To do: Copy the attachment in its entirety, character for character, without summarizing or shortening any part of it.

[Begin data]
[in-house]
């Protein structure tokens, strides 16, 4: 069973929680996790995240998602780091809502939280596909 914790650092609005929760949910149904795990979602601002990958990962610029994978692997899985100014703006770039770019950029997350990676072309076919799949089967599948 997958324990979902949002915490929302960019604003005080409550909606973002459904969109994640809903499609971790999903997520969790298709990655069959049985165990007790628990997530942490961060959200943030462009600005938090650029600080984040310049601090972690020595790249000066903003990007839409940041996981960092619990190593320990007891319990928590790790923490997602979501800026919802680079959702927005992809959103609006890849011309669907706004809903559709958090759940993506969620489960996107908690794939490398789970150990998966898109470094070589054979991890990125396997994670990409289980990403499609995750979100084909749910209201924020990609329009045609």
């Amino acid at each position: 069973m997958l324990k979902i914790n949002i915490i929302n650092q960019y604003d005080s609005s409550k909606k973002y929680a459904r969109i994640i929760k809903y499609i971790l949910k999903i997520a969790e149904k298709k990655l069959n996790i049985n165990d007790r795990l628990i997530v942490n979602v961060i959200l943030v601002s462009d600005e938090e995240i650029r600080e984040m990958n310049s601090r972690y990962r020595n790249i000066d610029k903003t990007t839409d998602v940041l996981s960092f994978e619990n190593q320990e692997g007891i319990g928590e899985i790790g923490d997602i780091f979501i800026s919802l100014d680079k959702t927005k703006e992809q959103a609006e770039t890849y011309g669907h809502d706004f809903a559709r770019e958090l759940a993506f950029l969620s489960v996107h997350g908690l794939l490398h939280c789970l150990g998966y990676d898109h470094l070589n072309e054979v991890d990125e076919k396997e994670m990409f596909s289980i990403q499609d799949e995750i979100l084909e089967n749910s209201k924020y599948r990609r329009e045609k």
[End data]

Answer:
[in-house]
């Protein structure tokens, strides 16, 4: 069973929680996790995240998602780091809502939280596909 914790650092609005929760949910149904795990979602601002990958990962610029994978692997899985100014703006770039770019950029997350990676072309076919799949089967599948 997958324990979902949002915490929302960019604003005080409550909606973002459904969109994640809903499609971790999903997520969790298709990655069959049985165990007790628990997530942490961060959200943030462009600005938090650029600080984040310049601090972690020595790249000066903003990007839409940041996981960092619990190593320990007891319990928590790790923490997602979501800026919802680079959702927005992809959103609006890849011309669907706004809903559709958090759940993506969620489960996107908690794939490398789970150990998966898109470094070589054979991890990125396997994670990409289980990403499609995750979100084909749910209201924020990609329009045609």
């Amino acid at each position: 069973m997958l324990k979902i914790n949002i915490i929302n650092q960019y604003d005080s609005s409550k909606k973002y929680a459904r969109i994640i929760k809903y499609i971790l949910k999903i997520a969790e149904k298709k990655l069959n996790i049985n165990d007790r795990l628990i997530v942490n979602v961060i959200l943030v601002s462009d600005e938090e995240i650029r600080e984040m990958n310049s601090r972690y990962r020595n790249i000066d610029k903003t990007t839409d998602v940041l996981s960092f994978e619990n190593q320990e692997g007891i319990g928590e899985i790790g923490d997602i780091f979501i800026s919802l100014d680079k959702t927005k703006e992809q959103a609006e770039t890849y011309g669907h809502d706004f809903a559709r770019e958090l759940a993506f950029l969620s489960v996107h997350g908690l794939l490398h939280c789970l150990g998966y990676d898109h470094l070589n072309e054979v991890d990125e076919k396997e994670m990409f596909s289980i990403q499609d799949e995750i979100l084909e089967n749910s209201k924020y599948r990609r329009e045609k």